Many Patients Don’t Get Their Wish To Die At Home
A majority of people say they want to die at home surrounded by loved ones, but more than 70 percent of us die in hospitals and other institutions, often with tubes inserted into our bodies.
Even though studies show that end-of-life conversations between doctors and patients lead to a more dignified death with fewer costly interventions, theses conversations are still rare. Though the use of hospice has increased, 37 percent of patients in Massachusetts don’t receive hospice care until the last week of life, often too late to attend to all the needs of the dying.
A Massachusetts panel last week issued recommendations to help patients receive proper end-of-life care. As a result, state Sen. Pat Jehlen plans to issue legislation that would expand hospice coverage for medicaid recipients.
Even patients who have hospice coverage often can’t afford to augment the care with hired help or family members, and end up dying in institutions where the costs to the insurer and the government are far greater.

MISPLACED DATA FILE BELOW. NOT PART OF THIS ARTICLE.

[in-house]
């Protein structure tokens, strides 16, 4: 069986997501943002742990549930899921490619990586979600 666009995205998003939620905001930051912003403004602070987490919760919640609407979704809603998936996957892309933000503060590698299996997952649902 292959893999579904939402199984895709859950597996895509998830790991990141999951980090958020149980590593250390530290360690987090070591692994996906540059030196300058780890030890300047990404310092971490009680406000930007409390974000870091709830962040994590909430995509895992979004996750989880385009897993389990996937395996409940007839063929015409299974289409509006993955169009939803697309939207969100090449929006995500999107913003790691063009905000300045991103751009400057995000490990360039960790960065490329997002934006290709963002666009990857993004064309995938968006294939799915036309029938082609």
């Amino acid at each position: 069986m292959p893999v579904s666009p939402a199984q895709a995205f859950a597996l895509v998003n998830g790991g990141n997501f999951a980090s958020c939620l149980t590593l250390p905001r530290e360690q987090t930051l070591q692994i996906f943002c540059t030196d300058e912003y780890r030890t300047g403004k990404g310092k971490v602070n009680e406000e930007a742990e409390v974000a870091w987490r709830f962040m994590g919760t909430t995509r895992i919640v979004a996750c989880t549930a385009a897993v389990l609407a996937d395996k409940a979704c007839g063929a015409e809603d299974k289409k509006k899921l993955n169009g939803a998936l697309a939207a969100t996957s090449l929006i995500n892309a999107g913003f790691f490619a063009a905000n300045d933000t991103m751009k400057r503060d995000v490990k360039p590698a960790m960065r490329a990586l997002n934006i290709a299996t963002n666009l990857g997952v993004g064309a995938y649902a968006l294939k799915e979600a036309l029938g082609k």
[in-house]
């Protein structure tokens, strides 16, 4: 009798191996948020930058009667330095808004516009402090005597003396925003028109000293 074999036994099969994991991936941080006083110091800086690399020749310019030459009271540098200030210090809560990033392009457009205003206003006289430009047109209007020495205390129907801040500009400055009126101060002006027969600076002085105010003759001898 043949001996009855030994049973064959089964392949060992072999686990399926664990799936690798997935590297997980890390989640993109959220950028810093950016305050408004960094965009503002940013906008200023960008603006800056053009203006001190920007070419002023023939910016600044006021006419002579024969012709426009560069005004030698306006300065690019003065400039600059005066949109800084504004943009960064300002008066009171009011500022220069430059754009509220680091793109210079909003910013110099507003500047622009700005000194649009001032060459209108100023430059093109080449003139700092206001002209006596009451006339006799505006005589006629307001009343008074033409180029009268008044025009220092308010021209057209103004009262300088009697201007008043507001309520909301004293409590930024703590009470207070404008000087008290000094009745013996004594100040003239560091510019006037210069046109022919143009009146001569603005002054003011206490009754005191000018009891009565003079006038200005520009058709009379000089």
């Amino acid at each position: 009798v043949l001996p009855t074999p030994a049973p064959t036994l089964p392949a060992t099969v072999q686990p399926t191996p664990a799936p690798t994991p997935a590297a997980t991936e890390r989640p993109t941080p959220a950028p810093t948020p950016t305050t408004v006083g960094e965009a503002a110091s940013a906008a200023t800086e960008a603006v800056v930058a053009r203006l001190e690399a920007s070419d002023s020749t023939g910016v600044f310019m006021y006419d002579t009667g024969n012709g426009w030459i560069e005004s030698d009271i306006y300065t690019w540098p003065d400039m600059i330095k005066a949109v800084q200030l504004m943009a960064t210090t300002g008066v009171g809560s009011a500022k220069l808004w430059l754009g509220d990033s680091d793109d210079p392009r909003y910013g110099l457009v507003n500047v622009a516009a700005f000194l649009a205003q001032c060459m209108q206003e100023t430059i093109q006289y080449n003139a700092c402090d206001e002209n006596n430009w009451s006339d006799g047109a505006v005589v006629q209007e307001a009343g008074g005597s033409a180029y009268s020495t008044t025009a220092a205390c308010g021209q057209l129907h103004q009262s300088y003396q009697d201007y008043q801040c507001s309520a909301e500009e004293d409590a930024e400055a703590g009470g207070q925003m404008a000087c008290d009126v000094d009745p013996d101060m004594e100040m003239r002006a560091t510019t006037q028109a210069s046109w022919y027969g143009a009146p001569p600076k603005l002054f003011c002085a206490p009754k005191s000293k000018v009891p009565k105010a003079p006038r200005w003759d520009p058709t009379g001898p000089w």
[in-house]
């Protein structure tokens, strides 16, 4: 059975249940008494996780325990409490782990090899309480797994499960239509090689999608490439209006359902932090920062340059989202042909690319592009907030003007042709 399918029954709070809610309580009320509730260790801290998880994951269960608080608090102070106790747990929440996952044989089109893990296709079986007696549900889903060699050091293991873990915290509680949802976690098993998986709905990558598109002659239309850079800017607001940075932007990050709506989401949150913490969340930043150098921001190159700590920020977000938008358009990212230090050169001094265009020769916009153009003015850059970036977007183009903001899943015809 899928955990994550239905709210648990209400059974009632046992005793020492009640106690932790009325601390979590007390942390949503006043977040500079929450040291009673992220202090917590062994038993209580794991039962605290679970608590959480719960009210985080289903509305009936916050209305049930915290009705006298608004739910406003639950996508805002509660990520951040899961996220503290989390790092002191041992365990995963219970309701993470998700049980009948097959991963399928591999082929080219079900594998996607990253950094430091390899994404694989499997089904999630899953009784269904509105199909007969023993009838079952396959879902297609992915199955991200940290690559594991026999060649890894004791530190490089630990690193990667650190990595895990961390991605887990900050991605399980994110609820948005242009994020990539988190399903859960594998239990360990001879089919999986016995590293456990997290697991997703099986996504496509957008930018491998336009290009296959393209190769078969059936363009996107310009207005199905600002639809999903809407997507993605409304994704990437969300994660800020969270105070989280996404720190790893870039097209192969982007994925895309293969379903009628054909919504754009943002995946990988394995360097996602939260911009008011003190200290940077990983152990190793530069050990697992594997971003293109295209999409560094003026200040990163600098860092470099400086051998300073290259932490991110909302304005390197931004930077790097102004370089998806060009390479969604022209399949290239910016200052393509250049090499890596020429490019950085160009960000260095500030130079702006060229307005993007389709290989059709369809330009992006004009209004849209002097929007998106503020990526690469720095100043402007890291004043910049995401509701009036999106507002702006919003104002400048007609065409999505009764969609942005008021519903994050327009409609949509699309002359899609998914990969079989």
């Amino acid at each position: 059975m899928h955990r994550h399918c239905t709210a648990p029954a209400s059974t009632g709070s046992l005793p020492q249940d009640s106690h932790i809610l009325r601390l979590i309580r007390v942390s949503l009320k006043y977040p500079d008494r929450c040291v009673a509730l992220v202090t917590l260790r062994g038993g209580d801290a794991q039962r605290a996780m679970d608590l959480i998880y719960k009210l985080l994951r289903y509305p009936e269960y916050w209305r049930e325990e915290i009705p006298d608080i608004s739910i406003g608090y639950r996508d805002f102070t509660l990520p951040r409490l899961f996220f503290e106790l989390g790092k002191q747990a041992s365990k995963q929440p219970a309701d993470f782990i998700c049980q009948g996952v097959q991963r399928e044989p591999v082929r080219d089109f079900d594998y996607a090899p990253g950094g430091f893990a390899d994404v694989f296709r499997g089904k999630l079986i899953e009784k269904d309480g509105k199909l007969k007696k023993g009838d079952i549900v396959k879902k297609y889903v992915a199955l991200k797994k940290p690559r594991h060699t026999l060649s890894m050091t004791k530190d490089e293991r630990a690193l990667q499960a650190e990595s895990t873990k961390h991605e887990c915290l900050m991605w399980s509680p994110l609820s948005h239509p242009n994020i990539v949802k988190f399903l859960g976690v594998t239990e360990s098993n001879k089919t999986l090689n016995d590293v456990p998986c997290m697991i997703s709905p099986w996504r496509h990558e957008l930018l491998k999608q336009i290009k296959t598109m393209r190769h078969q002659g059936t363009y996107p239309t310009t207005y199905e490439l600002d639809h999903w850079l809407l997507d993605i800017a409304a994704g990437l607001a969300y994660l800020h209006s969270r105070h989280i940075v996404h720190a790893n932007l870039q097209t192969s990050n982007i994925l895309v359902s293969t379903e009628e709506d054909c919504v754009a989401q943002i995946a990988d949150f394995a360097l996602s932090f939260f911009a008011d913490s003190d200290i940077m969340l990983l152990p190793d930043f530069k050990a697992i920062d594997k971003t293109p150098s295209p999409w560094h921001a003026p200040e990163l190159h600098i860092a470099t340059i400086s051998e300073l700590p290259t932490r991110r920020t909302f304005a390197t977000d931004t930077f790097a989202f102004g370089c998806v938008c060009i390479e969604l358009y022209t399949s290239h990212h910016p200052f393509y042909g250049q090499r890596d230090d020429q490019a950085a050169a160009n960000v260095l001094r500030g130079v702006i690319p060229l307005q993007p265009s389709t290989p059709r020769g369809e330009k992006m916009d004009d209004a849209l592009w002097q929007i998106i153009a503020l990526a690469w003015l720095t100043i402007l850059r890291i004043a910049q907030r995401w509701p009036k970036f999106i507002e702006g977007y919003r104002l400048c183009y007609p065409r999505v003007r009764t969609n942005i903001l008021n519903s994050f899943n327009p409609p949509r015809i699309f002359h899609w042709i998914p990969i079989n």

We focus on what is preventing people from dying at home, if that’s what they choose.
- Lachlan Forrow, M.D., director of the Palliative Care program, Beth Israel Deaconess; chair, End-of-Life Care panel
- Pam Saucier, R.N., vice president, Merrimack Valley Hospice
- Patricia Jehlen, state senator
- Inside Out: Quality of Death — End of Life Care in America
- Commonhealth: Massachusetts Unveils Plan for Better Dying
Other stories from this show:
WBUR's Sacha Pfeiffer is co-hosting Radio Boston while Meghna Chakrabarti is on maternity leave.
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